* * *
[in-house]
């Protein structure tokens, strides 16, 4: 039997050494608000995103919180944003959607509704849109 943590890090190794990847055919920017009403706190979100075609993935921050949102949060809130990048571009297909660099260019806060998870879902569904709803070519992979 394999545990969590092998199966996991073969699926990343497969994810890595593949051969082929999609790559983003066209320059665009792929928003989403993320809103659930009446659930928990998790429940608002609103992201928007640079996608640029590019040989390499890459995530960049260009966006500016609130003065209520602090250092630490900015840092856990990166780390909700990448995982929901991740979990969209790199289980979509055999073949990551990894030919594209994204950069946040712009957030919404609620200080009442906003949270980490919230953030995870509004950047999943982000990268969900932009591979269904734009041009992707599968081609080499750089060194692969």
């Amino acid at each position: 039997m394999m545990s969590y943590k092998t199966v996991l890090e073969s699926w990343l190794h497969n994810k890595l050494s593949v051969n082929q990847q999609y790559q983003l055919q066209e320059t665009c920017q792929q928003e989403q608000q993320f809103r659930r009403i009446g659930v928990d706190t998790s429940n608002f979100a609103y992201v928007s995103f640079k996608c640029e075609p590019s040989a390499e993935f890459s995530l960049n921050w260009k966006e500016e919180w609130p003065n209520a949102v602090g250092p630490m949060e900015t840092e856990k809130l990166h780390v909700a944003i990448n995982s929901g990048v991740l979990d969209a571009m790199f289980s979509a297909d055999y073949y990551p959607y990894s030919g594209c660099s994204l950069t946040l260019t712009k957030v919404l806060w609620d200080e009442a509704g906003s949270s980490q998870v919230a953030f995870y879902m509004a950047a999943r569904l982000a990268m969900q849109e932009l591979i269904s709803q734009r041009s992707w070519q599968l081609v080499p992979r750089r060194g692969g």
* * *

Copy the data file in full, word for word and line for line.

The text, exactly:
[in-house]
């Protein structure tokens, strides 16, 4: 039997050494608000995103919180944003959607509704849109 943590890090190794990847055919920017009403706190979100075609993935921050949102949060809130990048571009297909660099260019806060998870879902569904709803070519992979 394999545990969590092998199966996991073969699926990343497969994810890595593949051969082929999609790559983003066209320059665009792929928003989403993320809103659930009446659930928990998790429940608002609103992201928007640079996608640029590019040989390499890459995530960049260009966006500016609130003065209520602090250092630490900015840092856990990166780390909700990448995982929901991740979990969209790199289980979509055999073949990551990894030919594209994204950069946040712009957030919404609620200080009442906003949270980490919230953030995870509004950047999943982000990268969900932009591979269904734009041009992707599968081609080499750089060194692969």
């Amino acid at each position: 039997m394999m545990s969590y943590k092998t199966v996991l890090e073969s699926w990343l190794h497969n994810k890595l050494s593949v051969n082929q990847q999609y790559q983003l055919q066209e320059t665009c920017q792929q928003e989403q608000q993320f809103r659930r009403i009446g659930v928990d706190t998790s429940n608002f979100a609103y992201v928007s995103f640079k996608c640029e075609p590019s040989a390499e993935f890459s995530l960049n921050w260009k966006e500016e919180w609130p003065n209520a949102v602090g250092p630490m949060e900015t840092e856990k809130l990166h780390v909700a944003i990448n995982s929901g990048v991740l979990d969209a571009m790199f289980s979509a297909d055999y073949y990551p959607y990894s030919g594209c660099s994204l950069t946040l260019t712009k957030v919404l806060w609620d200080e009442a509704g906003s949270s980490q998870v919230a953030f995870y879902m509004a950047a999943r569904l982000a990268m969900q849109e932009l591979i269904s709803q734009r041009s992707w070519q599968l081609v080499p992979r750089r060194g692969g």